The logrank tests are formed from the following elements,
with values for each time where there is at least one event:
\(W_i\), the weights, given below.
\(e_i\), the number of events (per time).
\(\hat{e_i}\), the number of predicted events,
given by predict
.
\(COV_i\), the covariance matrix for time \(i\),
given by COV
.
It is calculated as:
$$Q_i = \sum{W_i (e_i  \hat{e}_i)}^T
\sum{W_i \hat{COV_i} W_i^{1}}
\sum{W_i (e_i  \hat{e}_i)}$$
If there are \(K\) groups, then \(K1\) are selected (arbitrary).
Likewise the corresponding variancecovariance matrix is reduced to the
appropriate \(K1 \times K1\) dimensions.
\(Q\) is distributed as chisquare with \(K1\) degrees of freedom.
For \(2\) covariate groups, we can use:
\(e_i\) the number of events (per time).
\(n_i\) the number at risk overall.
\(e1_i\) the number of events in group \(1\).
\(n1_i\) the number at risk in group \(1\).
Then:
$$Q = \frac{\sum{W_i [e1_i  n1_i (\frac{e_i}{n_i})]} }{
\sqrt{\sum{W_i^2 \frac{n1_i}{n_i}
(1  \frac{n1_i}{n_i})
(\frac{n_i  e_i}{n_i  1}) e_i }}}$$
Below, for the FlemingHarrington weights,
\(\hat{S}(t)\) is the KaplanMeier (productlimit) estimator.
Note that both \(p\) and \(q\) need to be \(\geq 0\).
The weights are given as follows:
\(1\) 
logrank 

\(n_i\) 
GehanBreslow generalized Wilcoxon 

\(\sqrt{n_i}\) 
TaroneWare 

\(S1_i\) 
PetoPeto's modified survival estimate 
\(\bar{S}(t)=\prod{1  \frac{e_i}{n_i + 1}}\) 
\(S2_i\) 
modified PetoPeto (by Andersen) 
\(\tilde{S}(t)=\bar{S}  \frac{n_i}{n_i + 1}\) 
The supremum (Renyi) family of tests are designed
to detect differences in survival curves which cross.
That is, an early difference in survival in favor of one group
is balanced by a later reversal.
The same weights as above are used.
They are calculated by finding
$$Z(t_i) = \sum_{t_k \leq t_i} W(t_k)[e1_k  n1_k\frac{e_k}{n_k}], \quad i=1,2,...,k$$
(which is similar to the numerator used to find \(Q\)
in the logrank test for 2 groups above).
and it's variance:
$$\sigma^2(\tau) = \sum_{t_k \leq \tau} W(t_k)^2 \frac{n1_k n2_k (n_ke_k) e_k}{n_k^2 (n_k1)} $$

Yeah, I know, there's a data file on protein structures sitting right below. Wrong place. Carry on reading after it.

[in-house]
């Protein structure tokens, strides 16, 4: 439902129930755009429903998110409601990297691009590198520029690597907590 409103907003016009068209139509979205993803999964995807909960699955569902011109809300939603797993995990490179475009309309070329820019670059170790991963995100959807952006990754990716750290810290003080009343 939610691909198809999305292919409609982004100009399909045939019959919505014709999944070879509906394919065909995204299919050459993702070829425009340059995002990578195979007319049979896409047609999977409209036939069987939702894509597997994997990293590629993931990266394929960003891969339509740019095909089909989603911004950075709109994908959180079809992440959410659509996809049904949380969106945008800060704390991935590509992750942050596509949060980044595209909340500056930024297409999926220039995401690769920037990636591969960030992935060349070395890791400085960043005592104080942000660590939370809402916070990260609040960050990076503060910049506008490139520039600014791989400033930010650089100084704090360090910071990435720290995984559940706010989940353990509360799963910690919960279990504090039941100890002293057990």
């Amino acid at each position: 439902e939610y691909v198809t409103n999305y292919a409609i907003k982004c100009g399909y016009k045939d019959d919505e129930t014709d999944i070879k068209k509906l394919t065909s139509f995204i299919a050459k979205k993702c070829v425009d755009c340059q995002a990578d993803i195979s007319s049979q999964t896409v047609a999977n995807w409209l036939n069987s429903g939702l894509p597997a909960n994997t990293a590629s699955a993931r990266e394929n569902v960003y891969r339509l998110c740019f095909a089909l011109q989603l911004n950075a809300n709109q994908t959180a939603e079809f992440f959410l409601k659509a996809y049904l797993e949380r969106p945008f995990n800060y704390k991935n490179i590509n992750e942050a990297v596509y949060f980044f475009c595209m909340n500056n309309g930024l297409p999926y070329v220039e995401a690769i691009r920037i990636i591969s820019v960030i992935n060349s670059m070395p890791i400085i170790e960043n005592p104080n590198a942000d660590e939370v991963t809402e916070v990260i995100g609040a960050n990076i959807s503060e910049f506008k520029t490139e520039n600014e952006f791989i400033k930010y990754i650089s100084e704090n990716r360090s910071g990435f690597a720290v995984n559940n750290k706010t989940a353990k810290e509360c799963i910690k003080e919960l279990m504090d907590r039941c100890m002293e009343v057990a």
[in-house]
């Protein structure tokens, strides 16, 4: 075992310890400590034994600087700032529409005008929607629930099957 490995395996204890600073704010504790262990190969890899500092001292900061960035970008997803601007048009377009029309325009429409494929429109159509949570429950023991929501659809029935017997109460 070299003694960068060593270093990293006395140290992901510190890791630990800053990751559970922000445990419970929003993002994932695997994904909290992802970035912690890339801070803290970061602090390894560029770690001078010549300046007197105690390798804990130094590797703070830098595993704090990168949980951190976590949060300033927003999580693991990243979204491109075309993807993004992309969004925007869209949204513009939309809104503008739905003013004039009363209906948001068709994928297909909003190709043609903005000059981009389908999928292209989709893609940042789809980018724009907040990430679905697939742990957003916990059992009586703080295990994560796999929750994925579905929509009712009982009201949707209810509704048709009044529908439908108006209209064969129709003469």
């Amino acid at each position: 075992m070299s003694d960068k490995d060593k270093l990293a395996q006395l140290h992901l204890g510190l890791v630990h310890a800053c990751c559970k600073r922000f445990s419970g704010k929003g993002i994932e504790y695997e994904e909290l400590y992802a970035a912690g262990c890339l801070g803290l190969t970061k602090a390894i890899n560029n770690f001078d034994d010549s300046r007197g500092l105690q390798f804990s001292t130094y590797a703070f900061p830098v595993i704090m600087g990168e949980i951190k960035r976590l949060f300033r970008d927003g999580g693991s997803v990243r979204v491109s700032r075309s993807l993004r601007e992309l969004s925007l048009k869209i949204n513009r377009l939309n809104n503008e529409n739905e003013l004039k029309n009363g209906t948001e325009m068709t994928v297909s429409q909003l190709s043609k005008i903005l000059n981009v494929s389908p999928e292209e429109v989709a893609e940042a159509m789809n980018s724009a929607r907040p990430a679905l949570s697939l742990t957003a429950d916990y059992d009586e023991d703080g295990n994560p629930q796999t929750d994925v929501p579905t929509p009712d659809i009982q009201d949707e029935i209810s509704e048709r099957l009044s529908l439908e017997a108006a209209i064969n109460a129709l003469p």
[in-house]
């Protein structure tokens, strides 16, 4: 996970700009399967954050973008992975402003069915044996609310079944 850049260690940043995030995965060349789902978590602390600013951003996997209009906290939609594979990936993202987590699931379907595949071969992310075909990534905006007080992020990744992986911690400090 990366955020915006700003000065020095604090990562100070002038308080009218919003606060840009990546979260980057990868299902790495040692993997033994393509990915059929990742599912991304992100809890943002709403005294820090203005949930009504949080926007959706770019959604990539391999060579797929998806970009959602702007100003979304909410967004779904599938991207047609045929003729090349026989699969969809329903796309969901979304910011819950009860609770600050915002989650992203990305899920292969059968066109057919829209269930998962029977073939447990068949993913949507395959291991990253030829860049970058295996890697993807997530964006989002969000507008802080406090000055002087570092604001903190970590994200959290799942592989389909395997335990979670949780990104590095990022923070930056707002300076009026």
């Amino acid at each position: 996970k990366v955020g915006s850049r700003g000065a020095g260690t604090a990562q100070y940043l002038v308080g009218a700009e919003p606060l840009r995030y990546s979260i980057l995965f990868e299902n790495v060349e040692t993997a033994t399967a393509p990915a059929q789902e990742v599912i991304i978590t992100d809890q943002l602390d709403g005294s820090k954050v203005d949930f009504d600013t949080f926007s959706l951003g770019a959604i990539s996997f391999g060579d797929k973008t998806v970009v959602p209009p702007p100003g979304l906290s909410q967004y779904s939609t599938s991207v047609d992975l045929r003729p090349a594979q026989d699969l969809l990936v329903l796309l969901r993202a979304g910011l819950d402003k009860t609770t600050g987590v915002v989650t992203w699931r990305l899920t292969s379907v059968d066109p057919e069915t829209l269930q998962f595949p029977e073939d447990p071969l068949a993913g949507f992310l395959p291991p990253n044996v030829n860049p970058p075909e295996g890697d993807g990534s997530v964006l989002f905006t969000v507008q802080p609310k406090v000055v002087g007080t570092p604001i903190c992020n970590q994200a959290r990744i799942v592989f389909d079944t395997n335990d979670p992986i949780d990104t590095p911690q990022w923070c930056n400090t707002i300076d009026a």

where \(\tau\) is the largest \(t\)
where both groups have at least one subject at risk.
Then calculate:
$$ Q = \frac{ \sup{Z(t)}}{\sigma(\tau)}, \quad t<\tau $$
When the null hypothesis is true,
the distribution of \(Q\) is approximately
$$Q \sim \sup{B(x), \quad 0 \leq x \leq 1}$$
And for a standard Brownian motion (Wiener) process:
$$Pr[\supB(t)>x] = 1  \frac{4}{\pi}
\sum_{k=0}^{\infty}
\frac{( 1)^k}{2k + 1} \exp{\frac{\pi^2(2k + 1)^2}{8x^2}}$$
Tests for trend are designed to detect ordered differences in survival curves.
That is, for at least one group:
$$S_1(t) \geq S_2(t) \geq ... \geq S_K(t) \quad t \leq \tau$$
where \(\tau\) is the largest \(t\) where all groups have at least one subject at risk.
The null hypothesis is that
$$S_1(t) = S_2(t) = ... = S_K(t) \quad t \leq \tau$$
Scores used to construct the test are typically \(s = 1,2,...,K\),
but may be given as a vector representing a numeric characteristic of the group.
They are calculated by finding:
$$ Z_j(t_i) = \sum_{t_i \leq \tau} W(t_i)[e_{ji}  n_{ji} \frac{e_i}{n_i}],
\quad j=1,2,...,K$$
The test statistic is:
$$Z = \frac{ \sum_{j=1}^K s_jZ_j(\tau)}{\sqrt{\sum_{j=1}^K \sum_{g=1}^K s_js_g \sigma_{jg}}} $$
where \(\sigma\) is the the appropriate element in the
variancecovariance matrix (see COV
).
If ordering is present, the statistic \(Z\) will be greater than the
upper \(\alpha\)th
percentile of a standard normal distribution.